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http://dx.doi.org/10.1096/fj.201700518RDOI Listing
http://www.ncbi.nlm.nih.gov/pmc/articles/PMC5892722PMC
March 2018

Caryolan-1-ol, an antifungal volatile produced by spp., inhibits the endomembrane system of fungi.

Open Biol 2017 07;7(7)

Division of Applied Life Science (BK21Plus), Institute of Agriculture and Life Science, Gyeongsang National University, Jinju 52828, Republic of Korea

spp. have the ability to produce a wide variety of secondary metabolites that interact with the environment. This study aimed to discover antifungal volatiles from the genus and to determine the mechanisms of inhibition. Volatiles identified from spp. included three major terpenes, geosmin, caryolan-1-ol and an unknown sesquiterpene. antiSMASH and KEGG predicted that the volatile terpene synthase gene clusters occur in the genome. Growth inhibition was observed when fungi were exposed to the volatiles. Biological activity of caryolan-1-ol has previously not been investigated. Fungal growth was inhibited in a dose-dependent manner by a mixture of the main volatiles, caryolan-1-ol and the unknown sesquiterpene, from sp. S4-7. Furthermore, synthesized caryolan-1-ol showed similar antifungal activity. Results of chemical-genomics profiling assays showed that caryolan-1-ol affected the endomembrane system by disrupting sphingolipid synthesis and normal vesicle trafficking in the fungi.
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http://dx.doi.org/10.1098/rsob.170075DOI Listing
http://www.ncbi.nlm.nih.gov/pmc/articles/PMC5541347PMC
July 2017

Reduced Circulating Insulin Enhances Insulin Sensitivity in Old Mice and Extends Lifespan.

Cell Rep 2017 07;20(2):451-463

Department of Cellular and Physiological Sciences, Diabetes Research Group, Life Sciences Institute, University of British Columbia, Vancouver, BC V6T 1Z3, Canada. Electronic address:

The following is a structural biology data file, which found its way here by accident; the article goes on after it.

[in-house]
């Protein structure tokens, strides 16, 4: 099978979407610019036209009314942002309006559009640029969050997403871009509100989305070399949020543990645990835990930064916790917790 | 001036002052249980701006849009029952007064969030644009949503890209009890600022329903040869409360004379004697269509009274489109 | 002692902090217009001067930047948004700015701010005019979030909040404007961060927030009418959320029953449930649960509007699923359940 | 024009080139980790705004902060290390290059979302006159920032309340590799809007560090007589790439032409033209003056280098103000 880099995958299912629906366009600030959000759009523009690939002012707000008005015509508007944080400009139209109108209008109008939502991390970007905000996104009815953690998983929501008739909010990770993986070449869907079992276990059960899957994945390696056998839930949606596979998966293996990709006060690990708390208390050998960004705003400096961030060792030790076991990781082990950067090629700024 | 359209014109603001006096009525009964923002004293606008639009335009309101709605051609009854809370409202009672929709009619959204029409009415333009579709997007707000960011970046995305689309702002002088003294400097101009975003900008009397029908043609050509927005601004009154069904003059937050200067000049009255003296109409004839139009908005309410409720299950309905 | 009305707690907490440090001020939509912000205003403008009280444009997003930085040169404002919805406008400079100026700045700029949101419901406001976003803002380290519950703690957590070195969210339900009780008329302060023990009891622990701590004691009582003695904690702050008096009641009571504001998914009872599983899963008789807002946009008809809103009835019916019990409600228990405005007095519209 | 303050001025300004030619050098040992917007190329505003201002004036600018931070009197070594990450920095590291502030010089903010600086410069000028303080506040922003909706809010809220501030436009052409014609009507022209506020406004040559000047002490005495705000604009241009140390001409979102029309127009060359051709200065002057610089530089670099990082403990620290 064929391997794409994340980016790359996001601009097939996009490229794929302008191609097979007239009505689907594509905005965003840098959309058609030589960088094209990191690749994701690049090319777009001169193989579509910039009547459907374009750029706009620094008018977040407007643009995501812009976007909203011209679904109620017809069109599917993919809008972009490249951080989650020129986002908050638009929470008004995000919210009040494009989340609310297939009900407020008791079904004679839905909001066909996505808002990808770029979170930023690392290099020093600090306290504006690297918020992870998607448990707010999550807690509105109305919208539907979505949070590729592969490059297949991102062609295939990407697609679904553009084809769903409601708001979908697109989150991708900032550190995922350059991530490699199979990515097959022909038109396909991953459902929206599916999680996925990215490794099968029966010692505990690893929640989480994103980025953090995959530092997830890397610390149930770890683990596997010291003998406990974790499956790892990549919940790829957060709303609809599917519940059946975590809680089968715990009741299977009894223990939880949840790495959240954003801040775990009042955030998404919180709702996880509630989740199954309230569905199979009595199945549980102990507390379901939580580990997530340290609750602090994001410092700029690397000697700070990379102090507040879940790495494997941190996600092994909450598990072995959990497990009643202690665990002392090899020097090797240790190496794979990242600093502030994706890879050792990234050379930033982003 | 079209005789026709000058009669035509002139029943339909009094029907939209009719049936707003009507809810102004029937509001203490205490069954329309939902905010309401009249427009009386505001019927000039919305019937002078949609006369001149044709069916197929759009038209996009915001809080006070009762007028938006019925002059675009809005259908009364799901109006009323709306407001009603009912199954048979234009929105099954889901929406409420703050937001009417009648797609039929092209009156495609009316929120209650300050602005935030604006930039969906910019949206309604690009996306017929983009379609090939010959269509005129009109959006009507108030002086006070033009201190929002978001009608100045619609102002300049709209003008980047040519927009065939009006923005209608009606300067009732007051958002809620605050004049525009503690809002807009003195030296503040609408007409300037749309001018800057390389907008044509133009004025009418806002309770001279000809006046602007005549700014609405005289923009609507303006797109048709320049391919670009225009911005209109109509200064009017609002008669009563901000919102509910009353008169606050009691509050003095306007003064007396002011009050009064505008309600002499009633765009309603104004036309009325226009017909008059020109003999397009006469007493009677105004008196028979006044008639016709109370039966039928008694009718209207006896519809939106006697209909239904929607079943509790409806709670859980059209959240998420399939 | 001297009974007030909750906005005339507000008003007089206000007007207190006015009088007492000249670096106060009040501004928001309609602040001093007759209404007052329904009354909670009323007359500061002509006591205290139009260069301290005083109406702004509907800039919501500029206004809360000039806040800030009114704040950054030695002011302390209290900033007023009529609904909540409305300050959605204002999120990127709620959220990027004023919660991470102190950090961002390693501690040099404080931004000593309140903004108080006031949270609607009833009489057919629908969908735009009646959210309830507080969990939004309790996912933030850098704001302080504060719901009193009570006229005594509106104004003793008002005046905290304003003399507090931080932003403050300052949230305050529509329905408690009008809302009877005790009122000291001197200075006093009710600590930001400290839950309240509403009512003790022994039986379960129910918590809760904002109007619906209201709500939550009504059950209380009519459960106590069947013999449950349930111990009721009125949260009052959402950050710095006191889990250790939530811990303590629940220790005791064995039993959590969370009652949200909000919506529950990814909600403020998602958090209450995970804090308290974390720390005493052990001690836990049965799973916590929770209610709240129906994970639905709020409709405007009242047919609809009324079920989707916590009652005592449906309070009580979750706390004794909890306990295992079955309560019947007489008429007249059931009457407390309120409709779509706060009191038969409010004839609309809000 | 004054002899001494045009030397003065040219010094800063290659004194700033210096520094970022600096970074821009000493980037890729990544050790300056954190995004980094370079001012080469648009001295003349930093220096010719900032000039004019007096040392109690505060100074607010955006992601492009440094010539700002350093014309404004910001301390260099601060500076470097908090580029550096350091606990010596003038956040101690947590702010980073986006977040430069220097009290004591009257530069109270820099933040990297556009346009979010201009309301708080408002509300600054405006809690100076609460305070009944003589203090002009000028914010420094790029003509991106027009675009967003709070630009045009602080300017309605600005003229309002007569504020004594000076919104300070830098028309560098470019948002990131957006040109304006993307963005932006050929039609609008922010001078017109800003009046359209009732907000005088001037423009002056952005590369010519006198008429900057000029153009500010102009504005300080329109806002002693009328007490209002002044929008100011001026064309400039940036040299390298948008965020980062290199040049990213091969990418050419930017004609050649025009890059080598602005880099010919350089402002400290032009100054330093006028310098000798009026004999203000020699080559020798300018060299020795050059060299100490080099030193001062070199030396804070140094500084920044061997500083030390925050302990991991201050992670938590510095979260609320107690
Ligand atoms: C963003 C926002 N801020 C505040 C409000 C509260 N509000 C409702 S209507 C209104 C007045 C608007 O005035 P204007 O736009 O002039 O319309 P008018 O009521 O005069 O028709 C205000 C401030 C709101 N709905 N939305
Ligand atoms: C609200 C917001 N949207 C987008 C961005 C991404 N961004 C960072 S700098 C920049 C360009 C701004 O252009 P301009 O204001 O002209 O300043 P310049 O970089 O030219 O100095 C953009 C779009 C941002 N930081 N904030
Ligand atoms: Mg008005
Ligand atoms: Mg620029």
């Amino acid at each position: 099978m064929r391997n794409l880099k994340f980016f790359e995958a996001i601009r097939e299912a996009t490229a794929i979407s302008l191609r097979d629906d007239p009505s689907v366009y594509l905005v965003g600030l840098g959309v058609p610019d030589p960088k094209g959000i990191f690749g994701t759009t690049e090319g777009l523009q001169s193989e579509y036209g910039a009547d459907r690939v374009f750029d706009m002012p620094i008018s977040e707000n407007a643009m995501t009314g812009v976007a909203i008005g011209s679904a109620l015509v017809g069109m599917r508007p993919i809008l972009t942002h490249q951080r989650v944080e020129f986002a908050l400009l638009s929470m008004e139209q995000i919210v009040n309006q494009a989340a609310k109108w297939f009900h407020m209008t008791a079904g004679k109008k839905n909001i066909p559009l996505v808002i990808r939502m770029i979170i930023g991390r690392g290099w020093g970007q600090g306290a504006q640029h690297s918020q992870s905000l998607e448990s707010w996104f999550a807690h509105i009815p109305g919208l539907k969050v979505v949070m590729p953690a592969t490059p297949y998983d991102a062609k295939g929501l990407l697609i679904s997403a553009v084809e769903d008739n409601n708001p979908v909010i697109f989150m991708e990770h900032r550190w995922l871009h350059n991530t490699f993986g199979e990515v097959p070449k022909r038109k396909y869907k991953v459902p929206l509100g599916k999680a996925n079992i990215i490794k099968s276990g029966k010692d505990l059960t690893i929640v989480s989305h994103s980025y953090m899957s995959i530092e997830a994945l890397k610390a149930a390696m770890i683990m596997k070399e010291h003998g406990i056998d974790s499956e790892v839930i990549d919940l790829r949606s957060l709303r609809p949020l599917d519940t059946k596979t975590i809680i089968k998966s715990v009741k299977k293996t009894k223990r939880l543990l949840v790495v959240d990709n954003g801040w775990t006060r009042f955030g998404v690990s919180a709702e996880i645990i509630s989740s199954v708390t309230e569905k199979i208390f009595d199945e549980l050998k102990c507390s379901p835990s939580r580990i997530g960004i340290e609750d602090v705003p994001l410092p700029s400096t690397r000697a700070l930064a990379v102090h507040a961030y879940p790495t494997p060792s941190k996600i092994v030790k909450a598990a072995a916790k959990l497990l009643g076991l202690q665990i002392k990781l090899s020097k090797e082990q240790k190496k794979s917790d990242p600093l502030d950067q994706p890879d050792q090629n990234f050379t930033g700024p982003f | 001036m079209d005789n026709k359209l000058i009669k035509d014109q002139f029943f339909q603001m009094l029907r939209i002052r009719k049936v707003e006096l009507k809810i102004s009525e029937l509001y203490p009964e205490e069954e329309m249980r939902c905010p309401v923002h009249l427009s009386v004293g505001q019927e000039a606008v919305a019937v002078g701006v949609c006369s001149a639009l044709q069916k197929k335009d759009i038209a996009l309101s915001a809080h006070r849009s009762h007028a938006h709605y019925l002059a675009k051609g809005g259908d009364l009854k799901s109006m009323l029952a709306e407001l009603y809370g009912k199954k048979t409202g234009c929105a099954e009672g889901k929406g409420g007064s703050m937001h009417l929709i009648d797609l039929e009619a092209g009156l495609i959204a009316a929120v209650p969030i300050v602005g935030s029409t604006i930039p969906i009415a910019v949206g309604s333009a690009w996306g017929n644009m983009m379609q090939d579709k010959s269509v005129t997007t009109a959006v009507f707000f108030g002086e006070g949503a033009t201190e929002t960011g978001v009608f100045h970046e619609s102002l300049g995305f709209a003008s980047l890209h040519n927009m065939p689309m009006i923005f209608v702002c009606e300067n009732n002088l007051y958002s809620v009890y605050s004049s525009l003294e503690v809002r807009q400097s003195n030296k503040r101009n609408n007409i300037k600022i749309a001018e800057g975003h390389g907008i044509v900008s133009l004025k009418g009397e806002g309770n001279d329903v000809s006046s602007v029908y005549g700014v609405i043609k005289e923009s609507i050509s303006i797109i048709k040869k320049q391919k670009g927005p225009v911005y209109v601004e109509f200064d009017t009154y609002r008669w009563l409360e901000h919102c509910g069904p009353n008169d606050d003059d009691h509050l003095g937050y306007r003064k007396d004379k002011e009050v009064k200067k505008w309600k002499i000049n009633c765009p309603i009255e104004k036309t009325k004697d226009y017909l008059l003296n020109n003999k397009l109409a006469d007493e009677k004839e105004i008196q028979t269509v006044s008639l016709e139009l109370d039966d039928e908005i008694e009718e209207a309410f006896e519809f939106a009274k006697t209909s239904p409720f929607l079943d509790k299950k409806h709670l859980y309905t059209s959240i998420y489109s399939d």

The causal relationships between insulin levels, insulin resistance, and longevity are not fully elucidated. Genetic downregulation of insulin/insulin-like growth factor 1 (Igf1) signaling components can extend invertebrate and mammalian lifespan, but insulin resistance, a natural form of decreased insulin signaling, is associated with greater risk of age-related disease in mammals. We compared Ins2 mice to Ins2 littermate controls, on a genetically stable Ins1 null background. Proteomic and transcriptomic analyses of livers from 25-week-old mice suggested potential for healthier aging and altered insulin sensitivity in Ins2 mice. Halving Ins2 lowered circulating insulin by 25%-34% in aged female mice, without altering Igf1 or circulating Igf1. Remarkably, decreased insulin led to lower fasting glucose and improved insulin sensitivity in aged mice. Moreover, lowered insulin caused significant lifespan extension, observed across two diverse diets. Our study indicates that elevated insulin contributes to age-dependent insulin resistance and that limiting basal insulin levels can extend lifespan.
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http://dx.doi.org/10.1016/j.celrep.2017.06.048DOI Listing
July 2017